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PPS regional offices to close in major shake-up

PPS director Barra McGrory

A MASSIVE restructuring within the Public Prosecution Service (PPS) will result in the closure of four regional offices, it can be revealed.

The PPS's Eastern Region office in Lisburn is expected to be the first to close in September with prosecution functions to be centralised in Belfast and Foyle.

The move will see the closure of existing branches in Ballymena, Omagh, Newry and Lisburn, with staff from the latter to be relocated to Belfast in the autumn.

The restructuring is part of PPS efforts to find £3 million in budget cuts, which will see it have to slash its wages bill.

The service is hoping a large proportion of the cuts will come from the civil service-wide voluntary redundancy scheme, which has received a "satisfactory" uptake.

However, like other areas of the public sector, the money to pay these packages, agreed in the Stormont House accord, will not be released unless the Welfare Reform Bill is passed.

That bill failed last month amid bitter recriminations from both sides of the debate, leading to a potential huge black hole in the service's budget.

The `exit scheme' was to operate "in the 2015-16 financial year only", with all staff selected to leave to be gone by March 31 2016 and the first tranche gone by September.

The PPS has faced significant criticism in recent weeks.

A damning report into how it handled three interlinked cases linked to alleged child abuse and IRA cover-up found the alleged victims, including Máiría Cahill, were "let down".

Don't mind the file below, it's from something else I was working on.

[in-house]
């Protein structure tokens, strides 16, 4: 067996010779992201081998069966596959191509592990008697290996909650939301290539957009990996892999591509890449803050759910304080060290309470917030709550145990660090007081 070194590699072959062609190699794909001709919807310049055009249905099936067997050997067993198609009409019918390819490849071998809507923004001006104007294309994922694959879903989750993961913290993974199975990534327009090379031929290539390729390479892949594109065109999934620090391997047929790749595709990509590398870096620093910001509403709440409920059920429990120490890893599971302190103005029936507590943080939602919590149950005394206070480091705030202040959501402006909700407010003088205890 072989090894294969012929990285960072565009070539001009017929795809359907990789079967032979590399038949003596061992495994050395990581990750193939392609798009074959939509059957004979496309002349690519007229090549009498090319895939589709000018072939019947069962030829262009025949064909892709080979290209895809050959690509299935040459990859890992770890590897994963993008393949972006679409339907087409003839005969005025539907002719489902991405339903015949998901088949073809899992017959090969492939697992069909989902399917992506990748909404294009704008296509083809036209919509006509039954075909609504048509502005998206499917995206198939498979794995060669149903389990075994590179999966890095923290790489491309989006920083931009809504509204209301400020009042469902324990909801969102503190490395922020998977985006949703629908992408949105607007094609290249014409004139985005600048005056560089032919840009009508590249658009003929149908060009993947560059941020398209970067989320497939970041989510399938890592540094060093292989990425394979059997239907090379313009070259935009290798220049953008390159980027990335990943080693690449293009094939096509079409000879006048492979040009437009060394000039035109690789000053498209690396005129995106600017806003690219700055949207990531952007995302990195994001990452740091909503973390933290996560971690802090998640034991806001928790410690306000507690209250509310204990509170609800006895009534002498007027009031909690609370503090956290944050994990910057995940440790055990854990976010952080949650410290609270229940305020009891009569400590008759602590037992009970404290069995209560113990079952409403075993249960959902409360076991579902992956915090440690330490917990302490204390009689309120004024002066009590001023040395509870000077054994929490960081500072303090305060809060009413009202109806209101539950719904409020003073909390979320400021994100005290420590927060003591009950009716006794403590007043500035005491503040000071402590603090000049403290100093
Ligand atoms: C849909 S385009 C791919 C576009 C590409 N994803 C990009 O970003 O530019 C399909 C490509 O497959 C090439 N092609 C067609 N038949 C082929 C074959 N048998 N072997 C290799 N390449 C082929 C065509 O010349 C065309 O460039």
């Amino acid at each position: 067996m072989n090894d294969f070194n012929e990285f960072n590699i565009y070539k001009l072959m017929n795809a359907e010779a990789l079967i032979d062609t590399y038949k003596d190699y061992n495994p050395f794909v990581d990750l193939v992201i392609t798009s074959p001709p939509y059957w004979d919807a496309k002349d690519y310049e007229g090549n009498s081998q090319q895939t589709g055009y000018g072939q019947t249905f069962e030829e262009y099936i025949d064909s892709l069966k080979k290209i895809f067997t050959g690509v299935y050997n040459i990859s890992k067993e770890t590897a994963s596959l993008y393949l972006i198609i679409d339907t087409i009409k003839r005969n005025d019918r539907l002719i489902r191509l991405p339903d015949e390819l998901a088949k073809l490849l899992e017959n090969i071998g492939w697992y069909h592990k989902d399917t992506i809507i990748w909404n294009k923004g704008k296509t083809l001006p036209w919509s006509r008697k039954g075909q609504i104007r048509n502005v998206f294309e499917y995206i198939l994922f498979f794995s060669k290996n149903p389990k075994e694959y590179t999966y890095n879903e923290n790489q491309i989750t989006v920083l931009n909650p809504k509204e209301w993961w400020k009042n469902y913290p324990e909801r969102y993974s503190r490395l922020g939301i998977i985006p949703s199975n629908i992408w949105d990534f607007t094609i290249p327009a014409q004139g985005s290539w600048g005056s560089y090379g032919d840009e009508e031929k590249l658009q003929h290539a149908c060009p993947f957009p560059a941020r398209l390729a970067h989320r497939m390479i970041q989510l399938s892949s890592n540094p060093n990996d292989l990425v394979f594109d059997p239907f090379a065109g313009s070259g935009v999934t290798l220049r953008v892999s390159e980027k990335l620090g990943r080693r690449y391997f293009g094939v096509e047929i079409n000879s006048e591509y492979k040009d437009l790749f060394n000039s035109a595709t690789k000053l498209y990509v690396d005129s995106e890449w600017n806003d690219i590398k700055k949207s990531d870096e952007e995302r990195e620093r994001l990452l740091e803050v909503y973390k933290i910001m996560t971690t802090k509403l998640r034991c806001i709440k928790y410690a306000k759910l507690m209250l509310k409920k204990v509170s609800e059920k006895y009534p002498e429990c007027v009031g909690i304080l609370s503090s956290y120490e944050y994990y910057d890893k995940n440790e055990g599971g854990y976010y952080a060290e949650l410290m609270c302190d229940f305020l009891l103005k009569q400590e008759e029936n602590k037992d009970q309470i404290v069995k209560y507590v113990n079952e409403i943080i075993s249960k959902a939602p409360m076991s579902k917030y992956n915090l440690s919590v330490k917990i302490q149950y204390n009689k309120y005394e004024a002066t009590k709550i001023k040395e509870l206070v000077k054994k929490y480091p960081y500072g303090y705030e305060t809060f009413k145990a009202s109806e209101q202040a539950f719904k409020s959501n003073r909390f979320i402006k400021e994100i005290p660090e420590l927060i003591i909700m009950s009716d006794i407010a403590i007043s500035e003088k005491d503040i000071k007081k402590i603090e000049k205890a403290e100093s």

Among the criticisms were individual failures around strategic planning; management of the cases and in the communication and consultation with victims and witnesses.

The review by Sir Keir Starmer QC also said delays in the case were "unacceptable".

PPS director Barra McGrory faced criticism by members of Stormont's Justice Committee where he was accused of overseeing a department providing the worst service in decades.

DUP assembly member Edwin Poots warned there is "a public dissatisfaction with how things are being conducted".

Mr McGrory argued he is ushering in a series of changes, including bringing prosecutors formerly stationed exclusively in the crown court to regional offices to guard against future communication breakdown.

There will also be a new specialist unit established to deal exclusively with serious criminal offences after a regional prosecutor in the Máiría Cahill case "took a decision not to be involved in the case because of the size of the file".

"It will be replaced with parallel senior casework strand within which cases like Máiría Cahill's could go so never again (will we) have a situation where a senior director has so much on his case load that he does not feel that cannot be met," Mr McGrory said.

A PPS spokeswoman confirmed reorganisation is ongoing.

"In the light of ongoing budgetary pressures and the re-shaping of the wider criminal justice sector, we are currently considering how best to ensure the continued delivery of a first-class prosecution service right across Northern Ireland," she said.

"This includes exploring the possibility of consolidating a number of the PPS offices. We are working closely with the Strategic Investment Board to identify and explore these options.

"As a Government Department, the PPS is part of the civil service wide Voluntary Exit Scheme. We envisage this will deliver a reduction of approximately 10 per cent of our pay bill."

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The Irish News reported that the Public Prosecution Service (PPS) is to centralise all functions in its Belfast and Derry offices - closing all other branches.

The PPS has asked the Irish News to point out that no decision has been made on how many offices will close, but a number will remain outside the two central branches.

No closure will take place before 2016, not September as reported.

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